"I can't say enough about the game he called," Halladay said. "After four or five innings, I just let him take over and I went with him. It was a no-brainer for me. See the glove, hit the glove. They have good hitters over there. You can't fall into a pattern against them. The way Carlos called the game made a big difference." 

After the game, a reporter asked Marlins outfielder Cody Ross if it was embarrassing to be the victim of a perfect game. 

Ross said it was not. "Look who's pitching," he said. "Roy Halladay. He's the best pitcher in baseball." 

Indeed he was on this night.

At the Yard podcast: 3-batter rule, DH dynamic, NL East predictions


At the Yard podcast: 3-batter rule, DH dynamic, NL East predictions

Ricky Bottalico and Corey Seidman discuss one big rule change, another on the horizon, and make their NL East predictions in the latest At the Yard podcast.

• How does the new 3-batter rule for relievers change their mentality?

• Which Phillies relievers does it affect the most?

• If the DH does come to the National League in the next two years, how would it help the Phillies?

• Both guys are still vehemently anti-DH.

• Fan Q&A.

• NL East win total predictions.

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Apple Podcasts / Google Play / Spotify / Stitcher / Art19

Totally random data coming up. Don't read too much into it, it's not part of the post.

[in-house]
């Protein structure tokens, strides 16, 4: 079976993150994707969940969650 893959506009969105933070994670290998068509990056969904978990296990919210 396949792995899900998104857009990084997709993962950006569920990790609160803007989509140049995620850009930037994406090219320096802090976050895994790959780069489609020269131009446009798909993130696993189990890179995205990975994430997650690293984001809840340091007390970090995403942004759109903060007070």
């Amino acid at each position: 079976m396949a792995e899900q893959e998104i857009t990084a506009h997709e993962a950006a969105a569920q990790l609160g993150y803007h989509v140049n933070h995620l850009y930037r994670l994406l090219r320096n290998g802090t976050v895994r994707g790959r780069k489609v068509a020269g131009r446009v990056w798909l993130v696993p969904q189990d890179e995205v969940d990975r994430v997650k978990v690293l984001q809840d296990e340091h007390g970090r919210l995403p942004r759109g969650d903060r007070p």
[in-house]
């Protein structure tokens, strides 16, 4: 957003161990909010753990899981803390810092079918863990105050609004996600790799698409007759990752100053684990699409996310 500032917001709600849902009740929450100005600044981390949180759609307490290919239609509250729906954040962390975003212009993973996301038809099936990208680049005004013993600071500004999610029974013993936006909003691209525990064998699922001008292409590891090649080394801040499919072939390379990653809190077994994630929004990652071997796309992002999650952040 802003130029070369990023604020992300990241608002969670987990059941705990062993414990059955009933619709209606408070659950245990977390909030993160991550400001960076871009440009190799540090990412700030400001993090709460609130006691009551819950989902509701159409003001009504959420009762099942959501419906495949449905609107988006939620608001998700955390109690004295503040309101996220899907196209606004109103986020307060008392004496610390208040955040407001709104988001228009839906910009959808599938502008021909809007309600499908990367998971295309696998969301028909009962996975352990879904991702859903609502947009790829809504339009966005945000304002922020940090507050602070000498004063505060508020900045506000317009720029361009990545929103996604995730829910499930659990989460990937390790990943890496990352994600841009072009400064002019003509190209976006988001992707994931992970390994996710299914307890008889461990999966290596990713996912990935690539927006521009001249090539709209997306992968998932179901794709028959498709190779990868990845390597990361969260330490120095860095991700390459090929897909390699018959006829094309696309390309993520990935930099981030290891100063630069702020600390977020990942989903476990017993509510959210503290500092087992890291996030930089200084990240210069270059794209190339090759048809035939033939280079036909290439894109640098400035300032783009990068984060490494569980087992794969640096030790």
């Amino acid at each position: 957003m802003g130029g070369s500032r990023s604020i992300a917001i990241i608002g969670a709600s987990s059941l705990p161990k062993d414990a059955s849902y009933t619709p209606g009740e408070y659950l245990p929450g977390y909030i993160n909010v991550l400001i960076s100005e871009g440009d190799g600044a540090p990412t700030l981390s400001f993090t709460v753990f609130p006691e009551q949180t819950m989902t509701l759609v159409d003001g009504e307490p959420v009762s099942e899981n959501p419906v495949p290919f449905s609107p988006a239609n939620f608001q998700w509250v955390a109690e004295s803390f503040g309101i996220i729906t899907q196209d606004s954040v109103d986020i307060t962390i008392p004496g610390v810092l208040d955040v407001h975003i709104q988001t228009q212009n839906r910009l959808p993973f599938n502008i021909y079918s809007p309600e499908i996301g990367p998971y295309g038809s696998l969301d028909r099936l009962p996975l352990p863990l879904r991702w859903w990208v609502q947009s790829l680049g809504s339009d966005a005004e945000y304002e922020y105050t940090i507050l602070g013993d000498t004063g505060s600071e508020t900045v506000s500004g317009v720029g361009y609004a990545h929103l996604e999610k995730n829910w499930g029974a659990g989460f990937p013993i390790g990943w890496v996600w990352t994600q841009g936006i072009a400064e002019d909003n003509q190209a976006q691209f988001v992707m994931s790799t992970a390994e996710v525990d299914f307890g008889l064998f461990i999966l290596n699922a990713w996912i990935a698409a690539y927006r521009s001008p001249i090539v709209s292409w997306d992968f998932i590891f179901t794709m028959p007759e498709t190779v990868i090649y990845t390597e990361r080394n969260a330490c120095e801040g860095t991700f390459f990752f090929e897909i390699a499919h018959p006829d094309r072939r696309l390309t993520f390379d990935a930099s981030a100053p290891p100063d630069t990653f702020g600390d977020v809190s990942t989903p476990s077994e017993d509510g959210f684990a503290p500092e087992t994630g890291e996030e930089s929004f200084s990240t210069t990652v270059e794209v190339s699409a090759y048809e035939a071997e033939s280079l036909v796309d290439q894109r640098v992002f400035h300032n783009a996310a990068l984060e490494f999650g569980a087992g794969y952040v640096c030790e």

The DH sucks but would undoubtedly help the Phillies

The DH sucks but would undoubtedly help the Phillies

The designated hitter coming to the National League is an inevitability. To some, it's a welcome inevitability. Personally, I hate it, but I acknowledge I'm probably outnumbered.

It's not about watching pitchers hit. That is the over-simplified one-line response from DH proponents. It is about many additional elements of strategy not having a DH adds. If you're a pitcher, it affects how you approach the 6-7-8-9 hitters. There is more thinking ahead. 

That goes for managers, too, who face the difficult of question of, "Do I pull Jacob deGrom with two outs and two on in the bottom of the sixth inning in a scoreless game for the extra offense?"

That doesn't happen in the AL. The Justin Verlanders of the world pitch until they're no longer effective. There is no difficult decision for the manager. 

There is also less need for a bench. AL teams sometimes run three-man benches. And plenty of AL bench players exist only as defensive replacements and/or pinch-runners.

But whatever. It's probably coming. Could be coming as early as 2021, according to Jim Bowden.

It would actually benefit the Phillies, though. The Phils face a potential logjam in the corner infield with Rhys Hoskins, Alec Bohm, Scott Kingery and Jean Segura. Only one of them can play third base. And Hoskins or Bohm would be at first base. If the DH came to the NL in 2021, the Phils could just slot Bohm into that position.

They could also use Hoskins, who isn't exactly an above-average defensive first baseman, as the DH. And toward the end of Bryce Harper's 13-year contract, his days of effective right field defense could be over and that may be the ideal spot for him.

It will be an adjustment when the NL rules change, and there will be some hard feelings, but the baseball world will probaby get over it within a few years. MLB has already adopted the three-batter rule for relievers, altered active rosters to 26 and prevented teams from utilizing their entire 40-man roster in September. These changes, in conjunction, are pretty significant too.